Evergreen trees differ from deciduous trees in that they retain their foliage throughout the year. Deciduous species shed their leaves, a mechanism that helps them go dormant and survive colder weather. The evergreen does not. The vast majority of evergreen trees in North America are conifers, such as pines, firs, spruces and junipers. To identify one from another, you must consider many aspects of the tree.
Look for the needles of evergreen pine trees in bundles known as fascicles. These bundles will contain from one to six needles that hold together at their bases, depending on the specific species. Pine needles tend to be much longer than the needles of most other evergreens. Pinecones vary in length and composition, with some much more compact than others are. The bark of pine trees is typically rough and scaly. Pines usually exist in acidic soil.
Examine the shape, needles and cones of the various types of fir trees. The flattened needles will grow right out of the branches and usually possess a narrow silvery line on them, according to "Trees of North America." Fir trees are tall, thin and conical shaped,and have a spire-like crown. The cones are normally abundant in the top portions of the tree and will grow in an upright manner on the branches. Upon reaching maturity, the cones of the evergreen firs fall apart.
Study the cones of the seven kinds of spruces to discern these trees from other evergreens. The spruces all grow in cool climates of mountainous terrain or in the northern United States and Canada. Spruces have thin, light cones with woody scales. The cones hang down from the undersides of the branches. The needles of the spruces are rigid and protrude from a peg-like base on the twigs. Spruces prefer moist soil in which to grow.
Inspect the needles of the four kinds of hemlocks growing in North America, looking for a very short stem. The needles are flat, soft and give the hemlock a feathery appearance. Observe the cones and you will notice that they hang from the tips of the branches and are light, with an oblong shape. The very tip of the hemlock tree usually droops down a bit to one side.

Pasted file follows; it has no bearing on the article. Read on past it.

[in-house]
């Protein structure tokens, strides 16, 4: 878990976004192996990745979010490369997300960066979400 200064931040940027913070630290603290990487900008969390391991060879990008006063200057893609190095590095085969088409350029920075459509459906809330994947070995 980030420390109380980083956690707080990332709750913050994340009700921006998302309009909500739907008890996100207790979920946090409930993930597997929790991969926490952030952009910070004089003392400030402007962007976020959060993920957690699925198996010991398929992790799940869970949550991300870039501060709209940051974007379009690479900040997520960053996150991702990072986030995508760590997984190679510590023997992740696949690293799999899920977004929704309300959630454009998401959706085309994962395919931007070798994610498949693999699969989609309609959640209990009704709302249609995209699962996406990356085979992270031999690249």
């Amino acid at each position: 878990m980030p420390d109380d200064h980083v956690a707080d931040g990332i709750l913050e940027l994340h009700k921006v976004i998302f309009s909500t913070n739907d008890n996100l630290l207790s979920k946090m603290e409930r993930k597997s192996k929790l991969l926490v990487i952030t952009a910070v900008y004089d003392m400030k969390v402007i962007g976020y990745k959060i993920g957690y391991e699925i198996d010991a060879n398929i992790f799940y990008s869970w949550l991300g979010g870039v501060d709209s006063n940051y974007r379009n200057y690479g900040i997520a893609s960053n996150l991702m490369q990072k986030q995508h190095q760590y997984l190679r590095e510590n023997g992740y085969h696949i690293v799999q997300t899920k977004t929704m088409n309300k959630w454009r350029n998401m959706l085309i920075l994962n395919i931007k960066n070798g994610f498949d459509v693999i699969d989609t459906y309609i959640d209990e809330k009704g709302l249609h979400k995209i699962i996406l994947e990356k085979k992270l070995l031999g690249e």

Observe the great size of some of the other evergreen species in the United States. The redwood and giant sequoia can reach heights in the neighborhood of 300 feet and both types exist only in certain ecosystems in California and the Pacific Northwest. The Douglas fir, which is not one of the true fir trees, has a much wider range and grows to as tall as 300 feet, with most in the range of 80 to 200 feet tall. The cones of the Douglas fir have bracts, small scale-like extensions.
Look for scaly foliage and different kinds of cones on the junipers, cypresses and cedars. The cedars and cypresses have small woody cones, with some rounded and others oblong. The cones of the juniper evergreens look like berries. The foliage of these types of trees looks like overlapping scales covering their small branchlets, with the branchlets of cedars being flat, but those on the cypresses and junipers being more rounded.